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I am trying to solve a non-linear time-dependent heat equation $$\partial_tT=\nabla \left(k_T(T)\nabla T\right) + f$$ using the galerkin method, with neumann boundary conditions. For linearization of the nonlinear part I am using the newton approach. The source term $f$ always stays positive, thus I would expect that $$T\geq T_0\forall t\geq t_0$$ but now I notice that at some nodes my value for $T$ drops below the initial value, and even going into negative ranges. I do not understand why that happens, after it is independent of the time step, but not independent of the value for $f$.
What could be the reason for this behaviour?
I notice that the range for the negative values is approximately five to six orders smaller than the maximum value for $T$ at that time, thus could it be an accuracy problem?

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  • $\begingroup$ What timestepping scheme are you using? A common mistake I've seen is using the Crank-Nicholson scheme for problems where preserving positivity is important. The CN scheme, while 2nd-order accurate, doesn't have a discrete maximum principle. Implicit Euler is less accurate, but it's a better choice where this property is concerned. $\endgroup$ – Daniel Shapero Jun 4 '18 at 18:09
  • $\begingroup$ Implicit euler, I tested with Crank-Nicholson, but was not satisfied with the results $\endgroup$ – arc_lupus Jun 5 '18 at 7:09
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It turns out that a variation of this question was recently asked on the deal.II mailing list, so I'll copy my answer here:

Your misunderstanding is that you believe that a property of the exact solution of the equation is supposed to also hold for the discrete one. But there is really no reason for this to be the case other than the fact that you know it must be true for the limit of your numerical solutions as $h\rightarrow 0$ in some sense.

To give you just one example, if you take the Heaviside function $$ H(x) = \left\{ {0 \qquad\text{if $x\le0$}} \atop {1 \qquad \text{if $x>1$}} \right. $$ then it is obviously non-negative. But if you take the Fourier transform and truncate after a finite number of basis functions, then you get Gibbs phenomenon -- there are numerous examples of the over- and undershots here: https://en.wikipedia.org/wiki/Fourier_transform So the continuous property is also not satisfied for the finite-dimensional case. In fact, it is not even satisfied in a pointwise sense if you let $N\rightarrow \infty$: the Fourier transform only converges in $L_2$, not in $L_\infty$!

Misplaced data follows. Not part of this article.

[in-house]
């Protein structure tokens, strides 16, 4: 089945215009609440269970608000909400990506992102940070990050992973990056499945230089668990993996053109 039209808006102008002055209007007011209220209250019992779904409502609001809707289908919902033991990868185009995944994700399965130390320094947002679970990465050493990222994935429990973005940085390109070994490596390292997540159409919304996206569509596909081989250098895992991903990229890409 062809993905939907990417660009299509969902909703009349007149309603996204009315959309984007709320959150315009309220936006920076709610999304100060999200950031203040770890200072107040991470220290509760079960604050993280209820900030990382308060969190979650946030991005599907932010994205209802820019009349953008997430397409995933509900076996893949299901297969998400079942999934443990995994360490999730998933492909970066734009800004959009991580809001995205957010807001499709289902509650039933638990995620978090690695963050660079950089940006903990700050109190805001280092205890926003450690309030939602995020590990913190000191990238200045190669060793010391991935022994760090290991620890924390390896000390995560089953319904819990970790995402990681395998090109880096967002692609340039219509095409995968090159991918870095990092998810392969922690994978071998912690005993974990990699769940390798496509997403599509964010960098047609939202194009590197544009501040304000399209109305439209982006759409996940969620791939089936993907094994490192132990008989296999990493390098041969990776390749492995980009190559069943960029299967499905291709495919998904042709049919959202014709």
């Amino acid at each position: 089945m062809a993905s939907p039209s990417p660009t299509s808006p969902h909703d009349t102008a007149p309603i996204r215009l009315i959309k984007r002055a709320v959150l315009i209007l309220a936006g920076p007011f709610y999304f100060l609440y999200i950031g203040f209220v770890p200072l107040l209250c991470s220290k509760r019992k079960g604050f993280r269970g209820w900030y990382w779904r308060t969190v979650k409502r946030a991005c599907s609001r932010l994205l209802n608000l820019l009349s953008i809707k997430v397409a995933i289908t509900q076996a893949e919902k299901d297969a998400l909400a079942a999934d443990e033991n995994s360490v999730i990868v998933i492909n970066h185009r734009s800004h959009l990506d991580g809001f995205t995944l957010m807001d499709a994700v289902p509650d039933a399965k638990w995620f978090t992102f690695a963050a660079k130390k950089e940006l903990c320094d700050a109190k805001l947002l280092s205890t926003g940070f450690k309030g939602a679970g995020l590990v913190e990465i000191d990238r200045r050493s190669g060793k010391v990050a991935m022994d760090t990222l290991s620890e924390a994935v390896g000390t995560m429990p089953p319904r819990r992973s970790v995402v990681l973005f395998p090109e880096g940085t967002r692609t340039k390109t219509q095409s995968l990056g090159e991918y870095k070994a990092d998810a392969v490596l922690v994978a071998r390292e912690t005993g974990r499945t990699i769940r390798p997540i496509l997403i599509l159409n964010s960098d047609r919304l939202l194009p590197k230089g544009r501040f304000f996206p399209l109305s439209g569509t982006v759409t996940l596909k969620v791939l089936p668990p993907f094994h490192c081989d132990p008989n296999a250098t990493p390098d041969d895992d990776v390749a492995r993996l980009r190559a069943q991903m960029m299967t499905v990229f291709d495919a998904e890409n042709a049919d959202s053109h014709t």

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  • $\begingroup$ I will get a problem if other calculations are done using that result which will fail if $T$ goes into the negative region. How bad can it be (in terms of "what kind of error will I get") when limiting the calculations to certain values, i.e. resetting every value below $T_0$ to $T_0$? $\endgroup$ – arc_lupus Jun 5 '18 at 7:18
  • $\begingroup$ I understand why you don't want $T$ to be negative. There are similar problems when you solve hyperbolic problems and the density becomes negative, for example. You then have two options: Either you use a (generally much more complicated and nonlinear) method that guarantees a positive solution, or you just clip to $T_0$ as you suggest. How large an error that introduces depends on how exactly you do it and what equation you solve; I would expect the error introduced by this procedure to be at least $O(h^2)$. $\endgroup$ – Wolfgang Bangerth Jun 5 '18 at 15:18
  • $\begingroup$ Which method would you suggest? Thanks! Concerning the error: At least means $>O(h^2)$ or $<O(h^2)$? $\endgroup$ – arc_lupus Jun 5 '18 at 15:20
  • $\begingroup$ What method to suggest depends on what you want to do. I don't think there is a general answer. In hyperbolic methods, positivity-preserving methods are generally nonlinear even if the equation is linear, with all attendant problems. I suspect that the same would be true for your equation. $\endgroup$ – Wolfgang Bangerth Jun 7 '18 at 2:08
  • $\begingroup$ "I would expect the error to be at least $O(h^2)$" -- I mean this to be "I would expect the error to be at least $O(h^s)$ with $s\le 2$". $\endgroup$ – Wolfgang Bangerth Jun 7 '18 at 2:09

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